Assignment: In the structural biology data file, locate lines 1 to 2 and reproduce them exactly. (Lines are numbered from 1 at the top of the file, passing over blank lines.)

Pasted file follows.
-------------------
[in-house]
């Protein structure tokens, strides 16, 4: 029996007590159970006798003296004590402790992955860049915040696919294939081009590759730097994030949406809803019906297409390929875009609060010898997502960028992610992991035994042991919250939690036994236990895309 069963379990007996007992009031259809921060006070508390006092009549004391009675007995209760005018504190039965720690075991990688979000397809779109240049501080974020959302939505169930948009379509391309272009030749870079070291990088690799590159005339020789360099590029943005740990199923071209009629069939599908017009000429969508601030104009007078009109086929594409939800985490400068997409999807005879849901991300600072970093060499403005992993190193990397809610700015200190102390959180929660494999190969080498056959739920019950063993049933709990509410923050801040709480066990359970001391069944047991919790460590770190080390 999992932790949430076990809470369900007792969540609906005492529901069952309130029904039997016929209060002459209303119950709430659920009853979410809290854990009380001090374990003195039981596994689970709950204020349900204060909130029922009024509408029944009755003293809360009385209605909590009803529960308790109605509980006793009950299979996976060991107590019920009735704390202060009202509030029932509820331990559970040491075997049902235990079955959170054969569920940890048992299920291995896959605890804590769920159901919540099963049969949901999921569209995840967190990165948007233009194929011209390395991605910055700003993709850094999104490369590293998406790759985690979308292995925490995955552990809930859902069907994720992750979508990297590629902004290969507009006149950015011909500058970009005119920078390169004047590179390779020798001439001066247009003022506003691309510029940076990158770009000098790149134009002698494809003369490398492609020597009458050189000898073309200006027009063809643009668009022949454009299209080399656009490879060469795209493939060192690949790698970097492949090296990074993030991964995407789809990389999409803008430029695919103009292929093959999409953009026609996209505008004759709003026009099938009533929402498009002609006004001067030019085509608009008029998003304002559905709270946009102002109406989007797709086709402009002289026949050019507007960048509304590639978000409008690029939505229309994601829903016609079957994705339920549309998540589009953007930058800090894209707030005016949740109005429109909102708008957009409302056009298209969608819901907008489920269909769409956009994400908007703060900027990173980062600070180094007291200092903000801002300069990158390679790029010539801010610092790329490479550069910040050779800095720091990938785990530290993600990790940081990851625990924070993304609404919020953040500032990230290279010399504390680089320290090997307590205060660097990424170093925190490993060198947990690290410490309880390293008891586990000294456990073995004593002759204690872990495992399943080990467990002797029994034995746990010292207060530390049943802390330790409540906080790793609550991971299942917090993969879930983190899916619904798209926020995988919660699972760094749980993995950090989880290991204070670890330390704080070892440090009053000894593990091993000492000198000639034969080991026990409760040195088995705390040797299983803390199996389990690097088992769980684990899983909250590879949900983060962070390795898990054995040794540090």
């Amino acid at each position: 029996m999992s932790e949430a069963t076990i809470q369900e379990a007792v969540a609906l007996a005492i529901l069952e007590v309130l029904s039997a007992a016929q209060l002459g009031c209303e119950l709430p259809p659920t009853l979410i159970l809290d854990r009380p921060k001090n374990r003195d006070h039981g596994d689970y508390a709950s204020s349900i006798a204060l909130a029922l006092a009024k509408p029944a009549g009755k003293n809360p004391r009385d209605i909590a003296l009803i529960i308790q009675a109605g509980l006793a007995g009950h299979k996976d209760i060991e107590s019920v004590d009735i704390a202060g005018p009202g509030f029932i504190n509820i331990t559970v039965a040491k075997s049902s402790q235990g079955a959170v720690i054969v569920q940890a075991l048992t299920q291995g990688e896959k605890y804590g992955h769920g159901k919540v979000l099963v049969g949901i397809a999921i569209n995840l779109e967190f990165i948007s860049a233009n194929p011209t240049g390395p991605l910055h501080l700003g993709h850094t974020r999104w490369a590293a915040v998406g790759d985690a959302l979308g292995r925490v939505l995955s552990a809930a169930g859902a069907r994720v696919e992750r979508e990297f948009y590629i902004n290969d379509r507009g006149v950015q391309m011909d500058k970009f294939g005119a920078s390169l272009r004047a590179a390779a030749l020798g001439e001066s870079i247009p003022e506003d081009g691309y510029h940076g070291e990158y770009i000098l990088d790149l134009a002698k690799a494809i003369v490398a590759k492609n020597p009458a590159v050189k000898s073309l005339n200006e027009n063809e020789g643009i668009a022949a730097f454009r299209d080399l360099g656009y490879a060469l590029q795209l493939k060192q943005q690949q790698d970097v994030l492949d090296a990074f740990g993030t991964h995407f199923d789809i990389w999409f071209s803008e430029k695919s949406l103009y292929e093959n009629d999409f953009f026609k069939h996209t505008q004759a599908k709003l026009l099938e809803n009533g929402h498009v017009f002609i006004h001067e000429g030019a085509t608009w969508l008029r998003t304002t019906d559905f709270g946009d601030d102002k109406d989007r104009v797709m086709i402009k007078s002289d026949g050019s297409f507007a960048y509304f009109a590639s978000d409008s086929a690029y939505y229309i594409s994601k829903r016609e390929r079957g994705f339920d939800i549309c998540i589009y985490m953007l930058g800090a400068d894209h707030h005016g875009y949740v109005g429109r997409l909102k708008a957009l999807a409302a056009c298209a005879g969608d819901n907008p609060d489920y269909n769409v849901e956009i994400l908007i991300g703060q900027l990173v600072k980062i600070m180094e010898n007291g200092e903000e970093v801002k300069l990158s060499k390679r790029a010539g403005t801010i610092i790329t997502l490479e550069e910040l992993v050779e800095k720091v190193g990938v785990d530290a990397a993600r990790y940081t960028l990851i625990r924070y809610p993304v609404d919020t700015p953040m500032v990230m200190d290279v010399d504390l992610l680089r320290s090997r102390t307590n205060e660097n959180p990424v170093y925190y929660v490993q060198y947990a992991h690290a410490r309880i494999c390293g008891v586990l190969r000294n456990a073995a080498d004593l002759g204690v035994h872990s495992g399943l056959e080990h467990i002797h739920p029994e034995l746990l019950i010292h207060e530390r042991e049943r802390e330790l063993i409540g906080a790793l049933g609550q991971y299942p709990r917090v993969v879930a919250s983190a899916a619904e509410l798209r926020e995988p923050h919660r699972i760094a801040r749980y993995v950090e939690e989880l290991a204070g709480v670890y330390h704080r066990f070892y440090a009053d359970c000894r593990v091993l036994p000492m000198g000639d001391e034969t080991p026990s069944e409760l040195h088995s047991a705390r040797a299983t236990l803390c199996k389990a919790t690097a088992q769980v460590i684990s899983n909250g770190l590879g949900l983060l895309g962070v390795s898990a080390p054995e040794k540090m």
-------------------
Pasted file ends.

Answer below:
[in-house]
């Protein structure tokens, strides 16, 4: 029996007590159970006798003296004590402790992955860049915040696919294939081009590759730097994030949406809803019906297409390929875009609060010898997502960028992610992991035994042991919250939690036994236990895309 069963379990007996007992009031259809921060006070508390006092009549004391009675007995209760005018504190039965720690075991990688979000397809779109240049501080974020959302939505169930948009379509391309272009030749870079070291990088690799590159005339020789360099590029943005740990199923071209009629069939599908017009000429969508601030104009007078009109086929594409939800985490400068997409999807005879849901991300600072970093060499403005992993190193990397809610700015200190102390959180929660494999190969080498056959739920019950063993049933709990509410923050801040709480066990359970001391069944047991919790460590770190080390 999992932790949430076990809470369900007792969540609906005492529901069952309130029904039997016929209060002459209303119950709430659920009853979410809290854990009380001090374990003195039981596994689970709950204020349900204060909130029922009024509408029944009755003293809360009385209605909590009803529960308790109605509980006793009950299979996976060991107590019920009735704390202060009202509030029932509820331990559970040491075997049902235990079955959170054969569920940890048992299920291995896959605890804590769920159901919540099963049969949901999921569209995840967190990165948007233009194929011209390395991605910055700003993709850094999104490369590293998406790759985690979308292995925490995955552990809930859902069907994720992750979508990297590629902004290969507009006149950015011909500058970009005119920078390169004047590179390779020798001439001066247009003022506003691309510029940076990158770009000098790149134009002698494809003369490398492609020597009458050189000898073309200006027009063809643009668009022949454009299209080399656009490879060469795209493939060192690949790698970097492949090296990074993030991964995407789809990389999409803008430029695919103009292929093959999409953009026609996209505008004759709003026009099938009533929402498009002609006004001067030019085509608009008029998003304002559905709270946009102002109406989007797709086709402009002289026949050019507007960048509304590639978000409008690029939505229309994601829903016609079957994705339920549309998540589009953007930058800090894209707030005016949740109005429109909102708008957009409302056009298209969608819901907008489920269909769409956009994400908007703060900027990173980062600070180094007291200092903000801002300069990158390679790029010539801010610092790329490479550069910040050779800095720091990938785990530290993600990790940081990851625990924070993304609404919020953040500032990230290279010399504390680089320290090997307590205060660097990424170093925190490993060198947990690290410490309880390293008891586990000294456990073995004593002759204690872990495992399943080990467990002797029994034995746990010292207060530390049943802390330790409540906080790793609550991971299942917090993969879930983190899916619904798209926020995988919660699972760094749980993995950090989880290991204070670890330390704080070892440090009053000894593990091993000492000198000639034969080991026990409760040195088995705390040797299983803390199996389990690097088992769980684990899983909250590879949900983060962070390795898990054995040794540090």